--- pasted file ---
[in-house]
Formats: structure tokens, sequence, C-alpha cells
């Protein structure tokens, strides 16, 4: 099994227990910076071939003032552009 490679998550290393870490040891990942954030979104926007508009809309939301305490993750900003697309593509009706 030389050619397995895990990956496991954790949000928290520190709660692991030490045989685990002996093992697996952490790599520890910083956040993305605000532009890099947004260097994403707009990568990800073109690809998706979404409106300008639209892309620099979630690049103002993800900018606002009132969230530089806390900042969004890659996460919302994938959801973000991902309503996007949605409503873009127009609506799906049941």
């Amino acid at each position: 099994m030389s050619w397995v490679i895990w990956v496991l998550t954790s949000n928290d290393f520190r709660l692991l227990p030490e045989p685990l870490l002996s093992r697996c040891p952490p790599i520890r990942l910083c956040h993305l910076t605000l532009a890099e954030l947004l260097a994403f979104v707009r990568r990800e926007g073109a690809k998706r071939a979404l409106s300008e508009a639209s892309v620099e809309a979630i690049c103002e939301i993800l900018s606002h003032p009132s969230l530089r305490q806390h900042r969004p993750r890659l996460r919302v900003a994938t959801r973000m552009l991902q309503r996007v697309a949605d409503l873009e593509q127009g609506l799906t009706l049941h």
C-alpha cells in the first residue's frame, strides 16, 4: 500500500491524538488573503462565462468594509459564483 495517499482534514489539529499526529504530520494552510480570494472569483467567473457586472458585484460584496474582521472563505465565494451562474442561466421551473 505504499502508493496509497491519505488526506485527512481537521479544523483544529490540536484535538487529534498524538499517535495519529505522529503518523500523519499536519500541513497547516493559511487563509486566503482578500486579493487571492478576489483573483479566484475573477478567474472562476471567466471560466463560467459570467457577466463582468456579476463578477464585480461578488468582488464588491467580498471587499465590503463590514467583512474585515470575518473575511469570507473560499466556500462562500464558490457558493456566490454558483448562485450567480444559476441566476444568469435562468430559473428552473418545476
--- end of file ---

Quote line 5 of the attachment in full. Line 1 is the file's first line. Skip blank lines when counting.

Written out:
C-alpha cells in the first residue's frame, strides 16, 4: 500500500491524538488573503462565462468594509459564483 495517499482534514489539529499526529504530520494552510480570494472569483467567473457586472458585484460584496474582521472563505465565494451562474442561466421551473 505504499502508493496509497491519505488526506485527512481537521479544523483544529490540536484535538487529534498524538499517535495519529505522529503518523500523519499536519500541513497547516493559511487563509486566503482578500486579493487571492478576489483573483479566484475573477478567474472562476471567466471560466463560467459570467457577466463582468456579476463578477464585480461578488468582488464588491467580498471587499465590503463590514467583512474585515470575518473575511469570507473560499466556500462562500464558490457558493456566490454558483448562485450567480444559476441566476444568469435562468430559473428552473418545476